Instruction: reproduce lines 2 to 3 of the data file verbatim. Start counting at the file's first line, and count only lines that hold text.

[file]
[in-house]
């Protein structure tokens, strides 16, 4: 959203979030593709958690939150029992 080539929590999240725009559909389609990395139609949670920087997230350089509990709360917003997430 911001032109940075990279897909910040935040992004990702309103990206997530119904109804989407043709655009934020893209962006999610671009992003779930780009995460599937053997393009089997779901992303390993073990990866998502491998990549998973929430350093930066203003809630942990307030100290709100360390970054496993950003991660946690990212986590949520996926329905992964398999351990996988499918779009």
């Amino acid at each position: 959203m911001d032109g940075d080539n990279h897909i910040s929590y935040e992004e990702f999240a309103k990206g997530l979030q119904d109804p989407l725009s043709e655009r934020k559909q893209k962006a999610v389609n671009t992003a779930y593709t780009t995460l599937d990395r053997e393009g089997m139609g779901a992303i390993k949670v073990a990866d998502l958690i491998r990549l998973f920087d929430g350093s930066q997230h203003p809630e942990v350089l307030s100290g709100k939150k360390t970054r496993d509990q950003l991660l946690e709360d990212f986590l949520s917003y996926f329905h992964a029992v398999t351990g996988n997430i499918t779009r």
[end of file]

């Protein structure tokens, strides 16, 4: 959203979030593709958690939150029992 080539929590999240725009559909389609990395139609949670920087997230350089509990709360917003997430 911001032109940075990279897909910040935040992004990702309103990206997530119904109804989407043709655009934020893209962006999610671009992003779930780009995460599937053997393009089997779901992303390993073990990866998502491998990549998973929430350093930066203003809630942990307030100290709100360390970054496993950003991660946690990212986590949520996926329905992964398999351990996988499918779009």
């Amino acid at each position: 959203m911001d032109g940075d080539n990279h897909i910040s929590y935040e992004e990702f999240a309103k990206g997530l979030q119904d109804p989407l725009s043709e655009r934020k559909q893209k962006a999610v389609n671009t992003a779930y593709t780009t995460l599937d990395r053997e393009g089997m139609g779901a992303i390993k949670v073990a990866d998502l958690i491998r990549l998973f920087d929430g350093s930066q997230h203003p809630e942990v350089l307030s100290g709100k939150k360390t970054r496993d509990q950003l991660l946690e709360d990212f986590l949520s917003y996926f329905h992964a029992v398999t351990g996988n997430i499918t779009r």